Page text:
Fundamental Theorem of Algebra

The reader is likely familiar with the result that there exist real polynomials without any roots in the ordered field $\mathbb{R}$. Indeed, consider the quadratic polynomial p \in \mathbb{R}[x], defined by p(x) := x^{2} + 1. We know that there cannot exist an element a \in \mathbb{R} such that a^{2} = -1 since every square in an ordered field is positive. So, we cannot hope to factor an arbitrary polynomial p \in \mathbb{R}[x] over \mathbb{R}; we must look to the complex numbers, instead. In fact, it is easy to see that the algebraic closure of \mathbb{R} must contain \mathbb{C} by explicitly constructing a nonzero real polynomial p \in \mathbb{R}[x] with p(z) = 0, for a given z \in \mathbb{C}. Indeed, fix z \in \mathbb{C}, and define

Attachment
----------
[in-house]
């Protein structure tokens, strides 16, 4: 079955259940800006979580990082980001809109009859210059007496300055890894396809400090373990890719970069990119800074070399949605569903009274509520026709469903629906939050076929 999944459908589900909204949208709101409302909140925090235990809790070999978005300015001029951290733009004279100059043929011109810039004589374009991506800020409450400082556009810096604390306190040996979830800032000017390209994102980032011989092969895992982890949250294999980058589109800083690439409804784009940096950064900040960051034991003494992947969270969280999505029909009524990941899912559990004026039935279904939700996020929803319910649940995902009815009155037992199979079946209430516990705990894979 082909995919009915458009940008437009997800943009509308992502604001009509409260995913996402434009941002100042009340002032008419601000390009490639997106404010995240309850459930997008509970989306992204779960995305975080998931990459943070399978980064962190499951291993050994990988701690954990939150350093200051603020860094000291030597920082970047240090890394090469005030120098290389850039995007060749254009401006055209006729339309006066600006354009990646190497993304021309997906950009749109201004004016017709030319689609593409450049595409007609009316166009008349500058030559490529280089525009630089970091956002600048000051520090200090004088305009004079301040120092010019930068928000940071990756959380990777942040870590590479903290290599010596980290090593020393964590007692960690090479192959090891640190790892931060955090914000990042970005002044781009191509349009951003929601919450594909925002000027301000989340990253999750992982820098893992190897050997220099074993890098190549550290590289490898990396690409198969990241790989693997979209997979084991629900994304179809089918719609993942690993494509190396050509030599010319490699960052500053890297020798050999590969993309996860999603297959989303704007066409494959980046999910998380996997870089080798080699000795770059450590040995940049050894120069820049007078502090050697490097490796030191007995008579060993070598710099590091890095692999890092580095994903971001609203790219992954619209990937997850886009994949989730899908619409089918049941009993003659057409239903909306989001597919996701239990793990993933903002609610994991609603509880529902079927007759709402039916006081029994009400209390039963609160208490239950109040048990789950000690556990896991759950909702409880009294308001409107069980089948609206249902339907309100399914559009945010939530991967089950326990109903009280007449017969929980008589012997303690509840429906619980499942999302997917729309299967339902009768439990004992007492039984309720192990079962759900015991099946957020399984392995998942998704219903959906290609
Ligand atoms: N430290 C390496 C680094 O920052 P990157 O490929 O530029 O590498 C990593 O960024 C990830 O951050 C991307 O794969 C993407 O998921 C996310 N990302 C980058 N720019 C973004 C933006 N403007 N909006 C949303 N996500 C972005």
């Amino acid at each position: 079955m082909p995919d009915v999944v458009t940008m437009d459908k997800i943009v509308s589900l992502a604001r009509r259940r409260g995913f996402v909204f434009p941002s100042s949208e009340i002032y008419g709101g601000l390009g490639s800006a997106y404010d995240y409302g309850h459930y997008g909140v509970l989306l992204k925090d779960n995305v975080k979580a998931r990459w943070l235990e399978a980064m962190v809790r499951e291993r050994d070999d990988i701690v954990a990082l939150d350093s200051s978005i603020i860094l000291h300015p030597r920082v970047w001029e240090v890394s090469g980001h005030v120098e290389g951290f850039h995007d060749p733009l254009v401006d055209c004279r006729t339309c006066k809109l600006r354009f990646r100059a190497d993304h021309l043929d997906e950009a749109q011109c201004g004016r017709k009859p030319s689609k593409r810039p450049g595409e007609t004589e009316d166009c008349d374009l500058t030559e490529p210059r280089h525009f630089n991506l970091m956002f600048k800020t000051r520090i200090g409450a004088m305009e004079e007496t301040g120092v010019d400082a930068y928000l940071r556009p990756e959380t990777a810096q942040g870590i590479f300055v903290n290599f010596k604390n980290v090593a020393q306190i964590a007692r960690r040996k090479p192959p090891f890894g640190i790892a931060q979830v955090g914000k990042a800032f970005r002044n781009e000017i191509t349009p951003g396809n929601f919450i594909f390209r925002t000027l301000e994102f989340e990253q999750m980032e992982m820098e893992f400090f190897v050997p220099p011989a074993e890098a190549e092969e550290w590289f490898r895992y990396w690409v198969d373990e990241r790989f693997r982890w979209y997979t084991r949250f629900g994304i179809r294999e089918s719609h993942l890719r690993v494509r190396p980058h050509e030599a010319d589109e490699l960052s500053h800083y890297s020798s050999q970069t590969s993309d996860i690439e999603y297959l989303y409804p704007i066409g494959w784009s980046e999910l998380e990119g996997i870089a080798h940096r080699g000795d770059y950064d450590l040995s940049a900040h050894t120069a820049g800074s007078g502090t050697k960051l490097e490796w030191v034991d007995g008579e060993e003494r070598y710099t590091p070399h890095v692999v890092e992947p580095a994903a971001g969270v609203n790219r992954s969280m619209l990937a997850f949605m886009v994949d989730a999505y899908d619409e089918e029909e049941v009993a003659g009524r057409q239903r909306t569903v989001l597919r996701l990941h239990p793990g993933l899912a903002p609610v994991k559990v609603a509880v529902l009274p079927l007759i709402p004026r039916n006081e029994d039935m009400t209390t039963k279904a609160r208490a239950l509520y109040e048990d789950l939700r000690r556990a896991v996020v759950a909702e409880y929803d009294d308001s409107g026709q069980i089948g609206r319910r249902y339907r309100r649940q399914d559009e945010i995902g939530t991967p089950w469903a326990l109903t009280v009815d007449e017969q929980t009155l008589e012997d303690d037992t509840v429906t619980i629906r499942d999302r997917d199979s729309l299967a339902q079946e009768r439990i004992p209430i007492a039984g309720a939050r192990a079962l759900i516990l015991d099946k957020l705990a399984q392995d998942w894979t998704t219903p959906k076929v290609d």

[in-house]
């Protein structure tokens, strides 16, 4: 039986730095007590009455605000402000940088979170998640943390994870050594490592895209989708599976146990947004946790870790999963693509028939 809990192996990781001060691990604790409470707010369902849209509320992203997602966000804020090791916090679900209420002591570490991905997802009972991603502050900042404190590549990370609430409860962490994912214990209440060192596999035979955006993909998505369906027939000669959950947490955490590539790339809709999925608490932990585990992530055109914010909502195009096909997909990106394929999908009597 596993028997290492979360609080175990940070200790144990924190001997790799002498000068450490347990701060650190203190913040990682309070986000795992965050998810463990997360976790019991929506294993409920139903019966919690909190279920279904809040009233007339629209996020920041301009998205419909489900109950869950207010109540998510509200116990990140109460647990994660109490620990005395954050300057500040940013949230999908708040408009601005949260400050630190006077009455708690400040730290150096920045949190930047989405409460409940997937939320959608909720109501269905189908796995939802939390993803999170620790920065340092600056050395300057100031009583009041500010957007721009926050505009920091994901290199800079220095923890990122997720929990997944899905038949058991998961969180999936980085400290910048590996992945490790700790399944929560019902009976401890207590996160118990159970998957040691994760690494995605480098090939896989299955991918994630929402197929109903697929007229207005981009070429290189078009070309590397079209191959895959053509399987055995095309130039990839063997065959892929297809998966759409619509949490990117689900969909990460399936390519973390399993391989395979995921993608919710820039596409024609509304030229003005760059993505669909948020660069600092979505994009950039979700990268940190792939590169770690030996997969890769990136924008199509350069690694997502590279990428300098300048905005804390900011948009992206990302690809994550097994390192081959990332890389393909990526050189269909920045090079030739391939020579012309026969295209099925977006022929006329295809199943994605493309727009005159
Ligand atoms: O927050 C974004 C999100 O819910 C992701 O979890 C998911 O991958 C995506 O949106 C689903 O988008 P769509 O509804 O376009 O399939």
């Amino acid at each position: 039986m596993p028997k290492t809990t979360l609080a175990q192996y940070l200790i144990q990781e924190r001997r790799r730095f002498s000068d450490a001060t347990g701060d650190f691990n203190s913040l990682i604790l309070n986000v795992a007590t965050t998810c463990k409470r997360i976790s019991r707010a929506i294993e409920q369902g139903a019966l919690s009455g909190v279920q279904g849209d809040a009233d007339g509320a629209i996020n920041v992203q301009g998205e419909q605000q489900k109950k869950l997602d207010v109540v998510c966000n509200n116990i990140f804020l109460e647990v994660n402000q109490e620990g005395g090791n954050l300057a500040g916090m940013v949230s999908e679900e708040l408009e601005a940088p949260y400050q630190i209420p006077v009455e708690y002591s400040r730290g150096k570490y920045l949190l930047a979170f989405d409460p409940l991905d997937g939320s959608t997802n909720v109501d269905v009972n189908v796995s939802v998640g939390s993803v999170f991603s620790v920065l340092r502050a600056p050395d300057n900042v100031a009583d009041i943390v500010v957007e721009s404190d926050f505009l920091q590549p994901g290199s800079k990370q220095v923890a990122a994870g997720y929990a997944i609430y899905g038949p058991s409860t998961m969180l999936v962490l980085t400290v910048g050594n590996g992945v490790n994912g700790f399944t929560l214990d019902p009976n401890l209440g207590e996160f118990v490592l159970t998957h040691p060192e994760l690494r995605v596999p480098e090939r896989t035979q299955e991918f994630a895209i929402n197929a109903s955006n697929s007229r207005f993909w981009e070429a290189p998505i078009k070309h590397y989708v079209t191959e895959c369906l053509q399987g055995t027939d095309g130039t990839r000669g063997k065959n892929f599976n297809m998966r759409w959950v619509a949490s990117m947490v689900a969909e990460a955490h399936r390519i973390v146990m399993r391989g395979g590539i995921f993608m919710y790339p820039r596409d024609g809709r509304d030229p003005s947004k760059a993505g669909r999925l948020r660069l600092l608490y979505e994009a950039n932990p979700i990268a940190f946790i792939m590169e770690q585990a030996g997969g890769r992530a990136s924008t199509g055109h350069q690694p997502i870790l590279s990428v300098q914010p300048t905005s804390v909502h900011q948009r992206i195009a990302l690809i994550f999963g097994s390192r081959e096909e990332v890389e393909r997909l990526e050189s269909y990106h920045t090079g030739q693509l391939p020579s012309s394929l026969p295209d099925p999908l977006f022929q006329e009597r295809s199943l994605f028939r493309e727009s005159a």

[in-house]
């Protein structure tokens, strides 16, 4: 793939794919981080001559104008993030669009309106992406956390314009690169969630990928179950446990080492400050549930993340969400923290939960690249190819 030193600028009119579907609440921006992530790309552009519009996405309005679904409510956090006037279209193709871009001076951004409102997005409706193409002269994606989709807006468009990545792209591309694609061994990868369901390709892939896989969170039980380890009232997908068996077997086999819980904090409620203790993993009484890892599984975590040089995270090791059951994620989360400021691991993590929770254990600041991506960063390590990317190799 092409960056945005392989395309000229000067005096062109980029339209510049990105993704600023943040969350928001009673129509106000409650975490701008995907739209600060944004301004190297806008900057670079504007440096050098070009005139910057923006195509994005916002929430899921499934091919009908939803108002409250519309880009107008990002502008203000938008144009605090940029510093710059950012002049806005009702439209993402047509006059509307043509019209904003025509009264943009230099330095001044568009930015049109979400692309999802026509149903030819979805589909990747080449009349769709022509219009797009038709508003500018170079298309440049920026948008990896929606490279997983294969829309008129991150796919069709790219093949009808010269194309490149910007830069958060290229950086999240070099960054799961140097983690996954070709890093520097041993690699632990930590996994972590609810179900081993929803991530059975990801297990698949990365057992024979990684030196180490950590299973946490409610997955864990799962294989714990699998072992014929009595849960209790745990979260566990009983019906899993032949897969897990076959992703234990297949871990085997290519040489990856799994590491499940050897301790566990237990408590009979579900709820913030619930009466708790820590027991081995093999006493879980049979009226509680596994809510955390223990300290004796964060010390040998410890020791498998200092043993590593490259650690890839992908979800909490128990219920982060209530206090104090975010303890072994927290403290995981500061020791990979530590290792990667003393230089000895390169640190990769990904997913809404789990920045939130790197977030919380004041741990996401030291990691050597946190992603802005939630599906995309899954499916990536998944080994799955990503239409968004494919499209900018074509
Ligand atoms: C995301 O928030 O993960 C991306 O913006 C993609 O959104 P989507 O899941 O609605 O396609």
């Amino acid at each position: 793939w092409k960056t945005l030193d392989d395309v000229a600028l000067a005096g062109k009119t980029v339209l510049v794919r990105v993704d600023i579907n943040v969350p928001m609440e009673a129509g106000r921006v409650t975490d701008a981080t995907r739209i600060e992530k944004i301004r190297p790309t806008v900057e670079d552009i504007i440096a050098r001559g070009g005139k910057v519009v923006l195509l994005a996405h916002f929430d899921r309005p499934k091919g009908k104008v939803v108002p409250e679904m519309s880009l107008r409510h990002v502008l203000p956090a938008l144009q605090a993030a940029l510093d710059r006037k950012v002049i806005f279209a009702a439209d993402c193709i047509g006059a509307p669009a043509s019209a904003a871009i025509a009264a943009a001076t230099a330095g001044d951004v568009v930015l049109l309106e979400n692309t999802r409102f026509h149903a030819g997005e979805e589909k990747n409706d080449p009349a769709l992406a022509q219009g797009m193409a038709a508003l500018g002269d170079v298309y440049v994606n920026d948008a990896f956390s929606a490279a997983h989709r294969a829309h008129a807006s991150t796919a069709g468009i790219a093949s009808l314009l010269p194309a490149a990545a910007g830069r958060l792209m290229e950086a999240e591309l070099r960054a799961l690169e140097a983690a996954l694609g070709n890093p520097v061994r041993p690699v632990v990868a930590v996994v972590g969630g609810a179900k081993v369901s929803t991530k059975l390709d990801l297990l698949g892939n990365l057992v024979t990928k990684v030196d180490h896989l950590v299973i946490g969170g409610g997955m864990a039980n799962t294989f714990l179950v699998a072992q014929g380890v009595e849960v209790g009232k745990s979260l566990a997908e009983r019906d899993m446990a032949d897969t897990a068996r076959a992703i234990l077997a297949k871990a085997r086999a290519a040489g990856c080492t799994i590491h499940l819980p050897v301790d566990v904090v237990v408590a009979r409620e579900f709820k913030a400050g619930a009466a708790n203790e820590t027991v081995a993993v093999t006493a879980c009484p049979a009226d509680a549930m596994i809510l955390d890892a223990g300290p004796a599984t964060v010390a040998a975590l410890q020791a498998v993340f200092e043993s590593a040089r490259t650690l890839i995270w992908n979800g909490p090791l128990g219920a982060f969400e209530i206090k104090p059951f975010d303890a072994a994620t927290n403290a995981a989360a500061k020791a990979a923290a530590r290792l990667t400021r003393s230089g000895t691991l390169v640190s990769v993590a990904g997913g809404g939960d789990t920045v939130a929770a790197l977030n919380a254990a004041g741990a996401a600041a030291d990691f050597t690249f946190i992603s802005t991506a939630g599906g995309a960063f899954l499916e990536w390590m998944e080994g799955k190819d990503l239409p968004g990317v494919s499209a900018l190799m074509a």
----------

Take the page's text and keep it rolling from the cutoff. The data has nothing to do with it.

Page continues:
\displaystyle p(x) := (x-z)(x-\overline{z}) = x^{2} - \overline{z}x - zx + \left|z\right|^{2} = x^{2} - 2\text{Re}(z)x + \left|z\right|^{2}

As we will show below by proving a stronger statement, every polynomial p \in \mathbb{R}[x] has a root in \mathbb{C}. We now if every polynomial p \in \mathbb{C}[z] has a root in \mathbb{C}. The answer is yes. I learned to prove the Fundamental Theorem of Algebra using Liouville’s theorem of complex analysis, so this proof is new to me. I found it thumbing through Baby Rudin.

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